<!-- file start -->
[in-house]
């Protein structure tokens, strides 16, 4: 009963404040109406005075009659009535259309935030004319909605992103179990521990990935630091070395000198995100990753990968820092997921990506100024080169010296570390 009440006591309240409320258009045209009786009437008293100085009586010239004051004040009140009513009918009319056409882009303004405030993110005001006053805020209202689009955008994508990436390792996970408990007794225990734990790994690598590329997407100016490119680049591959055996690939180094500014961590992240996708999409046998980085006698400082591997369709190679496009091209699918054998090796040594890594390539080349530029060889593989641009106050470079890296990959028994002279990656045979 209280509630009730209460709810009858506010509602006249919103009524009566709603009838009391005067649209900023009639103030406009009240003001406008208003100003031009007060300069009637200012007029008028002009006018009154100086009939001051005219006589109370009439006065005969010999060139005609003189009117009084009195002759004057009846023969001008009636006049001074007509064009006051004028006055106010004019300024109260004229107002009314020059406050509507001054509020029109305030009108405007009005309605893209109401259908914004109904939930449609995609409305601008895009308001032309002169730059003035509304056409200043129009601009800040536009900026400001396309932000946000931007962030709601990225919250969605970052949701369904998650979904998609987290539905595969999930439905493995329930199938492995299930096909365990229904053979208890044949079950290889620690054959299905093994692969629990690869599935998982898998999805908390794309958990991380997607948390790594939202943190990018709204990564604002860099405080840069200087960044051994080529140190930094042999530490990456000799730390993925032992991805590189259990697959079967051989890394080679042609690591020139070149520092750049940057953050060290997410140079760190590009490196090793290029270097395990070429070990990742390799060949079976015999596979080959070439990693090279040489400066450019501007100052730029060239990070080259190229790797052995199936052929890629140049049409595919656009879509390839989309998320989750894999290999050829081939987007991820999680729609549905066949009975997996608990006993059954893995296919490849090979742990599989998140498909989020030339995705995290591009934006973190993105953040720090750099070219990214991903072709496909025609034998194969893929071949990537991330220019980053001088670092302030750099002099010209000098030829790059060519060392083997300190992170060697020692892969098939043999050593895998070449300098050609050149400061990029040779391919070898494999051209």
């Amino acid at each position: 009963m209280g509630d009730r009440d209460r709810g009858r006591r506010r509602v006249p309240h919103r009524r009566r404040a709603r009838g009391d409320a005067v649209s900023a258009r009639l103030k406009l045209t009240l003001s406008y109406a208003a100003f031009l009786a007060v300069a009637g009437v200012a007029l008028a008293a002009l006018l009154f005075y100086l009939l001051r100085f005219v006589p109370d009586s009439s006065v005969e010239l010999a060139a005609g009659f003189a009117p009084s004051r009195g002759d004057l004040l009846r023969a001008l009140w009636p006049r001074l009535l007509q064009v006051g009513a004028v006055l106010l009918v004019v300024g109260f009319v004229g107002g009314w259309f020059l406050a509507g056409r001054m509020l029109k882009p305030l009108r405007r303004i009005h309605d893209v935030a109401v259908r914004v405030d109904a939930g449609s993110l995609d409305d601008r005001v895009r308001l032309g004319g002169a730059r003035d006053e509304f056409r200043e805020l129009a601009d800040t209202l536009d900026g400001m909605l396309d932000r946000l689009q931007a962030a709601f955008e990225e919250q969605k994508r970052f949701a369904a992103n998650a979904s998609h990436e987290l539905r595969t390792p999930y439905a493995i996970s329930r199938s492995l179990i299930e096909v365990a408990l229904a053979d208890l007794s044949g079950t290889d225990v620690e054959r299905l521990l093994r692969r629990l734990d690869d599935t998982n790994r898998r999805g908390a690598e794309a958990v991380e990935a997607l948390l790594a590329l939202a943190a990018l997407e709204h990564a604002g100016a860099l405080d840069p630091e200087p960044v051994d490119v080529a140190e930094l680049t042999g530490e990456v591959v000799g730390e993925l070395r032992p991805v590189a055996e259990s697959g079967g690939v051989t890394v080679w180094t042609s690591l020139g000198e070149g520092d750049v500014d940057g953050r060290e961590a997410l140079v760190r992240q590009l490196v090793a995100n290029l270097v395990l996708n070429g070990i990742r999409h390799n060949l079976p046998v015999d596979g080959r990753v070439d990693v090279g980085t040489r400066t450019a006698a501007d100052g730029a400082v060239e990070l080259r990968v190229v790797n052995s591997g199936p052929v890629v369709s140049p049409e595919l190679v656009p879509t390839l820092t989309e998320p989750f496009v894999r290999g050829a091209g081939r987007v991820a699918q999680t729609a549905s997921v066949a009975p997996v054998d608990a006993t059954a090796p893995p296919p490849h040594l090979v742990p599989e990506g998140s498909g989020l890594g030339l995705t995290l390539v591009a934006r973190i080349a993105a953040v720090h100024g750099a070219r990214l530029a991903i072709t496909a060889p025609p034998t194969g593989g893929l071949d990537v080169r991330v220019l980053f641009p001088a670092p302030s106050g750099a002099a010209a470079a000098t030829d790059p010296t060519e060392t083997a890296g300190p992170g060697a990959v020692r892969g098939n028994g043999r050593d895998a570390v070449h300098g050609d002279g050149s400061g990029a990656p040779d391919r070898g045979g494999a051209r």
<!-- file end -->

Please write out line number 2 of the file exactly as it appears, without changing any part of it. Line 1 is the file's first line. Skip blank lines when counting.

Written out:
């Protein structure tokens, strides 16, 4: 009963404040109406005075009659009535259309935030004319909605992103179990521990990935630091070395000198995100990753990968820092997921990506100024080169010296570390 009440006591309240409320258009045209009786009437008293100085009586010239004051004040009140009513009918009319056409882009303004405030993110005001006053805020209202689009955008994508990436390792996970408990007794225990734990790994690598590329997407100016490119680049591959055996690939180094500014961590992240996708999409046998980085006698400082591997369709190679496009091209699918054998090796040594890594390539080349530029060889593989641009106050470079890296990959028994002279990656045979 209280509630009730209460709810009858506010509602006249919103009524009566709603009838009391005067649209900023009639103030406009009240003001406008208003100003031009007060300069009637200012007029008028002009006018009154100086009939001051005219006589109370009439006065005969010999060139005609003189009117009084009195002759004057009846023969001008009636006049001074007509064009006051004028006055106010004019300024109260004229107002009314020059406050509507001054509020029109305030009108405007009005309605893209109401259908914004109904939930449609995609409305601008895009308001032309002169730059003035509304056409200043129009601009800040536009900026400001396309932000946000931007962030709601990225919250969605970052949701369904998650979904998609987290539905595969999930439905493995329930199938492995299930096909365990229904053979208890044949079950290889620690054959299905093994692969629990690869599935998982898998999805908390794309958990991380997607948390790594939202943190990018709204990564604002860099405080840069200087960044051994080529140190930094042999530490990456000799730390993925032992991805590189259990697959079967051989890394080679042609690591020139070149520092750049940057953050060290997410140079760190590009490196090793290029270097395990070429070990990742390799060949079976015999596979080959070439990693090279040489400066450019501007100052730029060239990070080259190229790797052995199936052929890629140049049409595919656009879509390839989309998320989750894999290999050829081939987007991820999680729609549905066949009975997996608990006993059954893995296919490849090979742990599989998140498909989020030339995705995290591009934006973190993105953040720090750099070219990214991903072709496909025609034998194969893929071949990537991330220019980053001088670092302030750099002099010209000098030829790059060519060392083997300190992170060697020692892969098939043999050593895998070449300098050609050149400061990029040779391919070898494999051209």